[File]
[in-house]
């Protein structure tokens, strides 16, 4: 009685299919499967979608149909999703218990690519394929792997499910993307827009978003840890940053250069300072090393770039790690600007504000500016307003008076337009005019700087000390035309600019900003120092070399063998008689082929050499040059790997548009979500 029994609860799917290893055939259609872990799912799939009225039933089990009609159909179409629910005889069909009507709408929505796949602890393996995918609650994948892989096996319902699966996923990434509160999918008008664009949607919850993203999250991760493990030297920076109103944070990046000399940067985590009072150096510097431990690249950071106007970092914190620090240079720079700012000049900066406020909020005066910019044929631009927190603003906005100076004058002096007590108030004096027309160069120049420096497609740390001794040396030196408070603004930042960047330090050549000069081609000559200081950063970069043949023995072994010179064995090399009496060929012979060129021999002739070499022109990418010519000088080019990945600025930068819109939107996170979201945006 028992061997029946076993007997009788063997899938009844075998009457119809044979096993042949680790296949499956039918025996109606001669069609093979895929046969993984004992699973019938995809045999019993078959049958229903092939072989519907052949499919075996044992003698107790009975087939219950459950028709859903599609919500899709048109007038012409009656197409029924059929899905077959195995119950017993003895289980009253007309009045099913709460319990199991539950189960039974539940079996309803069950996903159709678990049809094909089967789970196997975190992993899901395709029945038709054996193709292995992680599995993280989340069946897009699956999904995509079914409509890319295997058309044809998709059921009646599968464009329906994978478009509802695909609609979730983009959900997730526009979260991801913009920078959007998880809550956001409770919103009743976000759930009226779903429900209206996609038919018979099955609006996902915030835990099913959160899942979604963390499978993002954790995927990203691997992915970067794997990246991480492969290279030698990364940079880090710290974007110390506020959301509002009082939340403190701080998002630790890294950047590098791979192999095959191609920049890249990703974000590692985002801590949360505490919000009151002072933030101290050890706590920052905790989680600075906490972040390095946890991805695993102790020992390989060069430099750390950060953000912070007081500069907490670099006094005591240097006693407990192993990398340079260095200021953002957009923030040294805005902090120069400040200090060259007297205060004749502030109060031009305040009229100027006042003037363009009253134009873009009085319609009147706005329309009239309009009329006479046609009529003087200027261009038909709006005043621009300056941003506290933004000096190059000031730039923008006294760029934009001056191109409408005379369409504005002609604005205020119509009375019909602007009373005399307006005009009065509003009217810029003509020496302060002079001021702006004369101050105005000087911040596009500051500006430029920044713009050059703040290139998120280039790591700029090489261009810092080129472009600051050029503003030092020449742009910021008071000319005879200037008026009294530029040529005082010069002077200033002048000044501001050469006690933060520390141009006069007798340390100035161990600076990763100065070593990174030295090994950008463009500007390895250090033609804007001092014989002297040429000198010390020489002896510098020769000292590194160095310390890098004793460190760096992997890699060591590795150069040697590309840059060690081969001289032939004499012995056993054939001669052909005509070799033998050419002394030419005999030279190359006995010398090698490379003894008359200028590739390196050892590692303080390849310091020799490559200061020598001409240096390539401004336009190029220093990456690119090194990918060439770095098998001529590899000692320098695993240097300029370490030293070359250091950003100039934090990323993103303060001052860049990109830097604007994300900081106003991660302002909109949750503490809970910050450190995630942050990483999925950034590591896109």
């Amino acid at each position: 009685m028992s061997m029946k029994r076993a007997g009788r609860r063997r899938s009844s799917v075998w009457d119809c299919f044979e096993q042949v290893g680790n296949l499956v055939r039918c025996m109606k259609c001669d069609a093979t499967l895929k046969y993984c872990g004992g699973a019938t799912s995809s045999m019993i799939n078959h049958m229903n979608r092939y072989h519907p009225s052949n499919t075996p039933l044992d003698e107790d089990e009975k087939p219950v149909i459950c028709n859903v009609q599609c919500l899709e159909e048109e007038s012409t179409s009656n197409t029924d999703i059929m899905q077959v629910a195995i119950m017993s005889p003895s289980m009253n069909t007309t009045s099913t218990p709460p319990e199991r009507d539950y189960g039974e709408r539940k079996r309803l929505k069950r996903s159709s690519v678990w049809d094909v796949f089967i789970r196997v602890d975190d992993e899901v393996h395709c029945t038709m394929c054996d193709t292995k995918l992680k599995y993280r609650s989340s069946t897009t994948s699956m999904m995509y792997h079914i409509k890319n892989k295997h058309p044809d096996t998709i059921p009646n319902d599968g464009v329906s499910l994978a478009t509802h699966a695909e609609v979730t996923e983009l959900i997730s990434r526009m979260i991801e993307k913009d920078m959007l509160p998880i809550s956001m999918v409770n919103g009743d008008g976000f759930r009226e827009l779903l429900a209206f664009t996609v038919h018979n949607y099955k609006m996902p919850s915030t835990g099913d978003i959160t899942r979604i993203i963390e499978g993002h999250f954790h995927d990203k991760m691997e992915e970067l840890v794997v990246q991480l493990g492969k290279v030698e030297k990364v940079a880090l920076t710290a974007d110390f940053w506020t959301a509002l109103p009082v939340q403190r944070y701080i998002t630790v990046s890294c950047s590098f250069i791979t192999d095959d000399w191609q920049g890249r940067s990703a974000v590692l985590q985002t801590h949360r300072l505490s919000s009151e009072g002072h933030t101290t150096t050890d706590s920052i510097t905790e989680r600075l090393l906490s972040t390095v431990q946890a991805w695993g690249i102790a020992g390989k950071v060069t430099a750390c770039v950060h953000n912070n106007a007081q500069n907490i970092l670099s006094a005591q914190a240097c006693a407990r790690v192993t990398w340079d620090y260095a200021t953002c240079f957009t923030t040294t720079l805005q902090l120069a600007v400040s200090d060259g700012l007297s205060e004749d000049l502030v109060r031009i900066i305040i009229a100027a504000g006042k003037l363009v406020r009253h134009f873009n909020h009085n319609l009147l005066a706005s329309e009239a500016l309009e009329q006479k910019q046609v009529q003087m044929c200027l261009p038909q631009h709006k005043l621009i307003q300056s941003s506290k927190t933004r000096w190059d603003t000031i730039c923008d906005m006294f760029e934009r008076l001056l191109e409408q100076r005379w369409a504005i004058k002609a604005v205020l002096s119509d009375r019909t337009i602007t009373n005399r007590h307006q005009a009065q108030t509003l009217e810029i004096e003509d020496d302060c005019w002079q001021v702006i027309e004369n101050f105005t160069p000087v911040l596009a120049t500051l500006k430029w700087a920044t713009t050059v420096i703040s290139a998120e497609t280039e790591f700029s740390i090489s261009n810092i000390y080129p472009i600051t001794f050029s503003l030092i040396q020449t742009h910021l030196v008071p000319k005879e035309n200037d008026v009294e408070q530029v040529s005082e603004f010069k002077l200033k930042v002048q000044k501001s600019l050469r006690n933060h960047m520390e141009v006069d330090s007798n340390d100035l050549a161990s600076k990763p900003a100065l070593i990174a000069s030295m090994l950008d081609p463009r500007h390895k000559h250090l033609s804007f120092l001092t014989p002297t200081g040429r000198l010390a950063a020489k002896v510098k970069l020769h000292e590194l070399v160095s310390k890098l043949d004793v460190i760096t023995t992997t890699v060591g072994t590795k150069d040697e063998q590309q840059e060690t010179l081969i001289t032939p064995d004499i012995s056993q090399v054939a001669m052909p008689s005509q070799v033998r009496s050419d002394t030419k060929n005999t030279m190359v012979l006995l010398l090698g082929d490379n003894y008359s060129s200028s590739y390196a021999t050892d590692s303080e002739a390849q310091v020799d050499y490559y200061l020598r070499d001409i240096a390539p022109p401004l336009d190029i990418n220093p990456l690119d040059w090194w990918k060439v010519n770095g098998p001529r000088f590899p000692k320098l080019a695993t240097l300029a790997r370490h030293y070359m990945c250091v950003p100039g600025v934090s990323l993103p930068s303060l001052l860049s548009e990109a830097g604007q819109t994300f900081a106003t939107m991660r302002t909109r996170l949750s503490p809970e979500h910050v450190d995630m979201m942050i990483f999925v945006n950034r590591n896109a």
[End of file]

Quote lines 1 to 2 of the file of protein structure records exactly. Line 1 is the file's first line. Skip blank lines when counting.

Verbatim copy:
[in-house]
């Protein structure tokens, strides 16, 4: 009685299919499967979608149909999703218990690519394929792997499910993307827009978003840890940053250069300072090393770039790690600007504000500016307003008076337009005019700087000390035309600019900003120092070399063998008689082929050499040059790997548009979500 029994609860799917290893055939259609872990799912799939009225039933089990009609159909179409629910005889069909009507709408929505796949602890393996995918609650994948892989096996319902699966996923990434509160999918008008664009949607919850993203999250991760493990030297920076109103944070990046000399940067985590009072150096510097431990690249950071106007970092914190620090240079720079700012000049900066406020909020005066910019044929631009927190603003906005100076004058002096007590108030004096027309160069120049420096497609740390001794040396030196408070603004930042960047330090050549000069081609000559200081950063970069043949023995072994010179064995090399009496060929012979060129021999002739070499022109990418010519000088080019990945600025930068819109939107996170979201945006 028992061997029946076993007997009788063997899938009844075998009457119809044979096993042949680790296949499956039918025996109606001669069609093979895929046969993984004992699973019938995809045999019993078959049958229903092939072989519907052949499919075996044992003698107790009975087939219950459950028709859903599609919500899709048109007038012409009656197409029924059929899905077959195995119950017993003895289980009253007309009045099913709460319990199991539950189960039974539940079996309803069950996903159709678990049809094909089967789970196997975190992993899901395709029945038709054996193709292995992680599995993280989340069946897009699956999904995509079914409509890319295997058309044809998709059921009646599968464009329906994978478009509802695909609609979730983009959900997730526009979260991801913009920078959007998880809550956001409770919103009743976000759930009226779903429900209206996609038919018979099955609006996902915030835990099913959160899942979604963390499978993002954790995927990203691997992915970067794997990246991480492969290279030698990364940079880090710290974007110390506020959301509002009082939340403190701080998002630790890294950047590098791979192999095959191609920049890249990703974000590692985002801590949360505490919000009151002072933030101290050890706590920052905790989680600075906490972040390095946890991805695993102790020992390989060069430099750390950060953000912070007081500069907490670099006094005591240097006693407990192993990398340079260095200021953002957009923030040294805005902090120069400040200090060259007297205060004749502030109060031009305040009229100027006042003037363009009253134009873009009085319609009147706005329309009239309009009329006479046609009529003087200027261009038909709006005043621009300056941003506290933004000096190059000031730039923008006294760029934009001056191109409408005379369409504005002609604005205020119509009375019909602007009373005399307006005009009065509003009217810029003509020496302060002079001021702006004369101050105005000087911040596009500051500006430029920044713009050059703040290139998120280039790591700029090489261009810092080129472009600051050029503003030092020449742009910021008071000319005879200037008026009294530029040529005082010069002077200033002048000044501001050469006690933060520390141009006069007798340390100035161990600076990763100065070593990174030295090994950008463009500007390895250090033609804007001092014989002297040429000198010390020489002896510098020769000292590194160095310390890098004793460190760096992997890699060591590795150069040697590309840059060690081969001289032939004499012995056993054939001669052909005509070799033998050419002394030419005999030279190359006995010398090698490379003894008359200028590739390196050892590692303080390849310091020799490559200061020598001409240096390539401004336009190029220093990456690119090194990918060439770095098998001529590899000692320098695993240097300029370490030293070359250091950003100039934090990323993103303060001052860049990109830097604007994300900081106003991660302002909109949750503490809970910050450190995630942050990483999925950034590591896109």